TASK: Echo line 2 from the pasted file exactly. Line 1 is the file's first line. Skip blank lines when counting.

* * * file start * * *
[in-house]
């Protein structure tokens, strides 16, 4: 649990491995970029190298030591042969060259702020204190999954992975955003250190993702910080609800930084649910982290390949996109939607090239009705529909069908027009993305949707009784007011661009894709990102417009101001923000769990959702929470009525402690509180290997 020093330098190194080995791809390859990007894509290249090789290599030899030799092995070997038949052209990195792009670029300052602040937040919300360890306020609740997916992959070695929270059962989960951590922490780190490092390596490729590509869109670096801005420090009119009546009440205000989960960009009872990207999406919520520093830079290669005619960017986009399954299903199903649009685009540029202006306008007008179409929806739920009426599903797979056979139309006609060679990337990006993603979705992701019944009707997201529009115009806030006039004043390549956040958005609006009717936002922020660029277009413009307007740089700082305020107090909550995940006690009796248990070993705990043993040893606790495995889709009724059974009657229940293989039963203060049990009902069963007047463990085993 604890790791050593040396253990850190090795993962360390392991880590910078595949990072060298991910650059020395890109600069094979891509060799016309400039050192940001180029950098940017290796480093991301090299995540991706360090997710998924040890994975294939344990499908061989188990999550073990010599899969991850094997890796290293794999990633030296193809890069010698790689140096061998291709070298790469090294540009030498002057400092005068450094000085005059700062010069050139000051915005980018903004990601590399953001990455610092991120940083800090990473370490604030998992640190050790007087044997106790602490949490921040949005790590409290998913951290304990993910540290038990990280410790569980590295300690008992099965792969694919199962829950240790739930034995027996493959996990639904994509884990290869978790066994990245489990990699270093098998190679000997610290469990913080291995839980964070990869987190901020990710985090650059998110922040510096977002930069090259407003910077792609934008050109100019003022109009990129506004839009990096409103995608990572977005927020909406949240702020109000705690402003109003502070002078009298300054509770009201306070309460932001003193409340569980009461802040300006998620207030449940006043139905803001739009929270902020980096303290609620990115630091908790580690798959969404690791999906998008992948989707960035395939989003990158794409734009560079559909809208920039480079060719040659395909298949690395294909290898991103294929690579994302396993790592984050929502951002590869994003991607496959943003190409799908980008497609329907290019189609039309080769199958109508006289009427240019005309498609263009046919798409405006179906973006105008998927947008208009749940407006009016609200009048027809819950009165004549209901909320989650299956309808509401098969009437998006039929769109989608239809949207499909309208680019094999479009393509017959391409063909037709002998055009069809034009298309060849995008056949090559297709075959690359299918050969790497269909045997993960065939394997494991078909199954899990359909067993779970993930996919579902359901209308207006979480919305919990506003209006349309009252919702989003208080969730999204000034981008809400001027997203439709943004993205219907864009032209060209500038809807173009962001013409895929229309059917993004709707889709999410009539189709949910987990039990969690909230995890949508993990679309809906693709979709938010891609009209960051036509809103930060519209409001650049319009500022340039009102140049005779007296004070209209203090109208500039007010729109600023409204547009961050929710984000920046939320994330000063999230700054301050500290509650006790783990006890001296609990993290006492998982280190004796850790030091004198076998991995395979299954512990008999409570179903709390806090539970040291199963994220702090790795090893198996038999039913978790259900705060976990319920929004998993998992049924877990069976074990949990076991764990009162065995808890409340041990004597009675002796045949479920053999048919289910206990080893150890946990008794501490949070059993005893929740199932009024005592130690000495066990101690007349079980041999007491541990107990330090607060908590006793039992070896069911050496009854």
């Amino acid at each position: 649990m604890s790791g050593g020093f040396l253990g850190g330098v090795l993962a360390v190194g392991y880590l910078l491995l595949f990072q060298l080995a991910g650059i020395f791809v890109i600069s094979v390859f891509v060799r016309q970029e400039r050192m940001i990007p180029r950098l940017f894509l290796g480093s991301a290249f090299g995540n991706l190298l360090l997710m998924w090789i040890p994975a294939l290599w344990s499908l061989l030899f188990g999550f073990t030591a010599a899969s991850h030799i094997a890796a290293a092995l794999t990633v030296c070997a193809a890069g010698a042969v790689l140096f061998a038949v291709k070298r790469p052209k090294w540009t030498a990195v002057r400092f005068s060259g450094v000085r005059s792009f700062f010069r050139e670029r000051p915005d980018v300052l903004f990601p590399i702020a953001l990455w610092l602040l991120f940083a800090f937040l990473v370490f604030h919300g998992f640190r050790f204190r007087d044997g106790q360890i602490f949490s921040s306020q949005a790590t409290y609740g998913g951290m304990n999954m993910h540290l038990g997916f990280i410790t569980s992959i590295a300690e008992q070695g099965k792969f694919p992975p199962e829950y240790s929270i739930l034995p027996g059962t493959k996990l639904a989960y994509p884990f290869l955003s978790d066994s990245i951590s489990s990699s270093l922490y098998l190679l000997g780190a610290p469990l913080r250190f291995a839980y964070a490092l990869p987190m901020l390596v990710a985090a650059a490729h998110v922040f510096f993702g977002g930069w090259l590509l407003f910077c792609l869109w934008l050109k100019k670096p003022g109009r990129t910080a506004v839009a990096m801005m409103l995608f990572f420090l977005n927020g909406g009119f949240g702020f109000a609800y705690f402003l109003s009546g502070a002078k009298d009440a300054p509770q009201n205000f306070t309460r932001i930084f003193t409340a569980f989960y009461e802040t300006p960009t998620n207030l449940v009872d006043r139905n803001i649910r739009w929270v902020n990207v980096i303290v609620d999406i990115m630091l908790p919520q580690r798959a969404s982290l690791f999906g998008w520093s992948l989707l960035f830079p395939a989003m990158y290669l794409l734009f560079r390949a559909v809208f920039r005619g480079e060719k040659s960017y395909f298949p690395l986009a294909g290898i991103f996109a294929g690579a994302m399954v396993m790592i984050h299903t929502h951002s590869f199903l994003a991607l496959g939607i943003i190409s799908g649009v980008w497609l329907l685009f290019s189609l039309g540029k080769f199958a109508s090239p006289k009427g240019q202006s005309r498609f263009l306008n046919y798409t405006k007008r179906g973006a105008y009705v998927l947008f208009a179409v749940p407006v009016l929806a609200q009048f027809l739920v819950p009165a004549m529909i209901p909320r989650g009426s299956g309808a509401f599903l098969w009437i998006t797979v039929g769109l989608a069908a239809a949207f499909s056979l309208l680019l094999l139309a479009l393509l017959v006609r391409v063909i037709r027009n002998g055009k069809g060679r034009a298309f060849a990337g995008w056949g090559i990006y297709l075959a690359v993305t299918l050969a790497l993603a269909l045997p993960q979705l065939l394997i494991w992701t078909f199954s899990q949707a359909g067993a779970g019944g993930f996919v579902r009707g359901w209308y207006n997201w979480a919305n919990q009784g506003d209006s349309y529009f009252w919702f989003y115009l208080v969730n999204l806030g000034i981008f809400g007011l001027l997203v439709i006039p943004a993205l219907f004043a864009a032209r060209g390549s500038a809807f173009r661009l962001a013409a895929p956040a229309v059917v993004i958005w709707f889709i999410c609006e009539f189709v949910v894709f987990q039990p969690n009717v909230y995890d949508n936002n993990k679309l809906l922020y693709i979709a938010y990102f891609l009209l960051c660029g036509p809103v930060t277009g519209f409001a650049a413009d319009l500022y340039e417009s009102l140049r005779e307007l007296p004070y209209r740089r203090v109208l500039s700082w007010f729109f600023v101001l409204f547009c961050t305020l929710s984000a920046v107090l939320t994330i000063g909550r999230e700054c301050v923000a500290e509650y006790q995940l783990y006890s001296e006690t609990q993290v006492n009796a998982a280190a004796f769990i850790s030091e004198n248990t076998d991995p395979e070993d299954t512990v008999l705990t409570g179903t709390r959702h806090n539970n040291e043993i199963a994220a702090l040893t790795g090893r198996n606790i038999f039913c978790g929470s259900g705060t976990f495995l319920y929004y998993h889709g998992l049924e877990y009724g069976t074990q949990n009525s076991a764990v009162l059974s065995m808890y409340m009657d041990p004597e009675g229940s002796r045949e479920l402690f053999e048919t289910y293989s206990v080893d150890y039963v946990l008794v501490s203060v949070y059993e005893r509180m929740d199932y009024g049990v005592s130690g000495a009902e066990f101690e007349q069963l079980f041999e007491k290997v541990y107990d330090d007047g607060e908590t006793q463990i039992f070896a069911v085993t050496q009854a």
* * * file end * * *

């Protein structure tokens, strides 16, 4: 649990491995970029190298030591042969060259702020204190999954992975955003250190993702910080609800930084649910982290390949996109939607090239009705529909069908027009993305949707009784007011661009894709990102417009101001923000769990959702929470009525402690509180290997 020093330098190194080995791809390859990007894509290249090789290599030899030799092995070997038949052209990195792009670029300052602040937040919300360890306020609740997916992959070695929270059962989960951590922490780190490092390596490729590509869109670096801005420090009119009546009440205000989960960009009872990207999406919520520093830079290669005619960017986009399954299903199903649009685009540029202006306008007008179409929806739920009426599903797979056979139309006609060679990337990006993603979705992701019944009707997201529009115009806030006039004043390549956040958005609006009717936002922020660029277009413009307007740089700082305020107090909550995940006690009796248990070993705990043993040893606790495995889709009724059974009657229940293989039963203060049990009902069963007047463990085993 604890790791050593040396253990850190090795993962360390392991880590910078595949990072060298991910650059020395890109600069094979891509060799016309400039050192940001180029950098940017290796480093991301090299995540991706360090997710998924040890994975294939344990499908061989188990999550073990010599899969991850094997890796290293794999990633030296193809890069010698790689140096061998291709070298790469090294540009030498002057400092005068450094000085005059700062010069050139000051915005980018903004990601590399953001990455610092991120940083800090990473370490604030998992640190050790007087044997106790602490949490921040949005790590409290998913951290304990993910540290038990990280410790569980590295300690008992099965792969694919199962829950240790739930034995027996493959996990639904994509884990290869978790066994990245489990990699270093098998190679000997610290469990913080291995839980964070990869987190901020990710985090650059998110922040510096977002930069090259407003910077792609934008050109100019003022109009990129506004839009990096409103995608990572977005927020909406949240702020109000705690402003109003502070002078009298300054509770009201306070309460932001003193409340569980009461802040300006998620207030449940006043139905803001739009929270902020980096303290609620990115630091908790580690798959969404690791999906998008992948989707960035395939989003990158794409734009560079559909809208920039480079060719040659395909298949690395294909290898991103294929690579994302396993790592984050929502951002590869994003991607496959943003190409799908980008497609329907290019189609039309080769199958109508006289009427240019005309498609263009046919798409405006179906973006105008998927947008208009749940407006009016609200009048027809819950009165004549209901909320989650299956309808509401098969009437998006039929769109989608239809949207499909309208680019094999479009393509017959391409063909037709002998055009069809034009298309060849995008056949090559297709075959690359299918050969790497269909045997993960065939394997494991078909199954899990359909067993779970993930996919579902359901209308207006979480919305919990506003209006349309009252919702989003208080969730999204000034981008809400001027997203439709943004993205219907864009032209060209500038809807173009962001013409895929229309059917993004709707889709999410009539189709949910987990039990969690909230995890949508993990679309809906693709979709938010891609009209960051036509809103930060519209409001650049319009500022340039009102140049005779007296004070209209203090109208500039007010729109600023409204547009961050929710984000920046939320994330000063999230700054301050500290509650006790783990006890001296609990993290006492998982280190004796850790030091004198076998991995395979299954512990008999409570179903709390806090539970040291199963994220702090790795090893198996038999039913978790259900705060976990319920929004998993998992049924877990069976074990949990076991764990009162065995808890409340041990004597009675002796045949479920053999048919289910206990080893150890946990008794501490949070059993005893929740199932009024005592130690000495066990101690007349079980041999007491541990107990330090607060908590006793039992070896069911050496009854």